...that was a real differentiator. And so the biotech bunch of scientists and finance guys, so well, how did you know? What was the different you because now they think I'm magic. Right, and and so this is ten years ago. And so I said, well, you know the top sellers, now that I know who they are, I said they all have this different story in their heart. And so the Finance Guy, yes, Guy, love you know, and they gave me a little more rope because I'm just identify the top five and I couldn't quite articulate it, but that was I knew if we can bottle this. If we can scale it, if we can teach it, we can create magic. And it only took a scant decade later. All right. Well, I mean there's a lot of you know, when you think about a human motivation in general, you know, I think of I think it was Daniel Pink's work on Damn but tongue. Yeah, Tommery, master and purpose, and that purpose is the one that, when it comes up, is the hardest one for people to authentically put their arms around and express. In my experience. They may have it, but to share it sometimes is it is a level of vulnerability that if we go back to that sales structure where it's closed, closed closet, it's not necessarily the most welcoming environment for those types of conversation and that's why we have to change that. Yeah, it becomes a self and prophecy and it also how we do want to be clear. So I first discovered this in this setting where they were selling drugs that save people's lives. But what we've since found out is we haven't a concrete company, we haven't a plumbing company, we haven't in a bank. And if you think banking, concrete and plumbing are not noble purposes. Just try living your life without a rust. How are you good? So you know one of our clients is David Busters. We champion laugh out loud fun. I mean it doesn't have to be curing cancer, right. And and so what we find is when you can...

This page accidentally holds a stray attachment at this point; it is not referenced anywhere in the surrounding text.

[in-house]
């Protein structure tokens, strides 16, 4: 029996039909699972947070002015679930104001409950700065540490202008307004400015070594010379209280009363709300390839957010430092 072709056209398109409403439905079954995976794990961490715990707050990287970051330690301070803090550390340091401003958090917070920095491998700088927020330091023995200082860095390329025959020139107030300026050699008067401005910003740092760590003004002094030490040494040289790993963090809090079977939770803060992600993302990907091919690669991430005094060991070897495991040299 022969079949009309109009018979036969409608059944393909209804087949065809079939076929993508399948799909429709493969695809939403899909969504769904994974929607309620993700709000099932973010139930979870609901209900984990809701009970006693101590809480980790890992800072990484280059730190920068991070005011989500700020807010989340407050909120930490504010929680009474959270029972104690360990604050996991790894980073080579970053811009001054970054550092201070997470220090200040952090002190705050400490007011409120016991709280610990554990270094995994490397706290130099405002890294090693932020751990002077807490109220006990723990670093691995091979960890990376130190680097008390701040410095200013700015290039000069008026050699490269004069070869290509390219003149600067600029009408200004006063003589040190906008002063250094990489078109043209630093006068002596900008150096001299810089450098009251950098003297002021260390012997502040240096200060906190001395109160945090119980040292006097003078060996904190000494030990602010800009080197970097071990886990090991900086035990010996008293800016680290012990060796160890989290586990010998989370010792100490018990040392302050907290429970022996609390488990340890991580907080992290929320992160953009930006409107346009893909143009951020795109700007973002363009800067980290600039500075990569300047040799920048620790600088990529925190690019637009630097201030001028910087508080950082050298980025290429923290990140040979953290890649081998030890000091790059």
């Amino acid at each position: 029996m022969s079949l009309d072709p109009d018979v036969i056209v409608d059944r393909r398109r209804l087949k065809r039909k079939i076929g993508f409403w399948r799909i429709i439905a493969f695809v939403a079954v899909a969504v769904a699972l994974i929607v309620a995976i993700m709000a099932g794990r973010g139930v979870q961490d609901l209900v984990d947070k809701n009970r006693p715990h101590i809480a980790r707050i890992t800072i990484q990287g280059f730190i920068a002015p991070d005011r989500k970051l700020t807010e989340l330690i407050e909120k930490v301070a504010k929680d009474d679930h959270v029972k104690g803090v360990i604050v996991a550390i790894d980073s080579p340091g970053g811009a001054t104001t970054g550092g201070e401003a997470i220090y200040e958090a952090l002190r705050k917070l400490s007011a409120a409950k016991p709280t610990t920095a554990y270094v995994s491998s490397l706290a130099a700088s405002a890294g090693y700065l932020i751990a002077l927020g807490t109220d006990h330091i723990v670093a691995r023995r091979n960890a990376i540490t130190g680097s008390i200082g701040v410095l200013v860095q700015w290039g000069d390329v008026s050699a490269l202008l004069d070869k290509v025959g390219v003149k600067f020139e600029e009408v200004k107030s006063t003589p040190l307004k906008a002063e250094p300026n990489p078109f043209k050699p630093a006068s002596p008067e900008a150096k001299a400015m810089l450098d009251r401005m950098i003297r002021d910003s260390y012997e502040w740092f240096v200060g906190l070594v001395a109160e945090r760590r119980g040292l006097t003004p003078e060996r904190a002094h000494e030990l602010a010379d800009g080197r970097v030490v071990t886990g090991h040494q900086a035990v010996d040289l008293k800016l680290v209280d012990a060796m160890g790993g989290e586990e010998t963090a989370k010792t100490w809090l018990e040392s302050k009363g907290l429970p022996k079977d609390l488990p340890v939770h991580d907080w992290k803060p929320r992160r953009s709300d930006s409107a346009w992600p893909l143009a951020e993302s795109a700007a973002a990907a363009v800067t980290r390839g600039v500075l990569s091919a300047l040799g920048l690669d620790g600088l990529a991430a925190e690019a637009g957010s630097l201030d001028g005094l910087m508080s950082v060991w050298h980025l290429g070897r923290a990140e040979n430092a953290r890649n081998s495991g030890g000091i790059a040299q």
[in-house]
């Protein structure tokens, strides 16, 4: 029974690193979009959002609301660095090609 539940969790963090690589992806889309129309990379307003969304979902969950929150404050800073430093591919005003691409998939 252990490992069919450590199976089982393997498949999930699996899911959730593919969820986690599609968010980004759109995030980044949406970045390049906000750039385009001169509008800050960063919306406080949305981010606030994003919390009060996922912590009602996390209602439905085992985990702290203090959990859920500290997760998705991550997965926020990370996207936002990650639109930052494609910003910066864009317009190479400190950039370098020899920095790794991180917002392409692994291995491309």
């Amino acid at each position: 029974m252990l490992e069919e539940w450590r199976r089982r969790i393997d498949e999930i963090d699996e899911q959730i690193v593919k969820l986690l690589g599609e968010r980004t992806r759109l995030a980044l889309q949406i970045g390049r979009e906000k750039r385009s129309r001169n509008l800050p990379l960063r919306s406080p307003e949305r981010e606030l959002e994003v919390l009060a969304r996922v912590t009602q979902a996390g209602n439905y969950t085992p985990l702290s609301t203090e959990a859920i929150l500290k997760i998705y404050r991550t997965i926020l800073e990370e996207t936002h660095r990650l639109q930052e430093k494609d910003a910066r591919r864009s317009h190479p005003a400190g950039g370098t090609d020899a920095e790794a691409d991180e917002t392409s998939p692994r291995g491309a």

...establish an organizational purpose that goes beyond we want to be the number one provider, be a good community citizen, be good to our employee, Blah, blah, Blahlahlah. When you can have clarity about here is how we are making a difference to customers. That gives everybody something to rally around because, yeah, people want once we get beyond food and shelter, people want belonging and significance. They want to be part of something bigger than themselves. And so one of the things I always say is revenue is not the purpose of a sales force. It is the test of its validity. The purpose of a sales force is to improve life for customers and we're doing that. The revenue is the proof. Yeah, I like it, I love it. It's a great perspective, one I want. I could not be more on board with and I think more people need to embrace. Let's Change Direction here a little bit. We ask all of our guests kind of two standard questions at the end of each inter be the first is simply as a as an author, as a revenue executive yourself, that makes you a prospect for sales professionals out there and I'm always curious to know if somebody doesn't have that trusted in, that referral into you, how do they capture your attention and earn the right to your calendar? What do you find works best for you? So I can tell you that we're works best for me is the same thing we teach our clients. You have got to have some meaningful content that shows me your point of view, with no pressure love. So don't be saying hey, I can help you do this on you on your first you know, email or in mail. You know, that's like saying, Hey, I'd make a great husband, want to go out on a date. It's exact same. Analyze yet but yeah, instead and every company should be doing...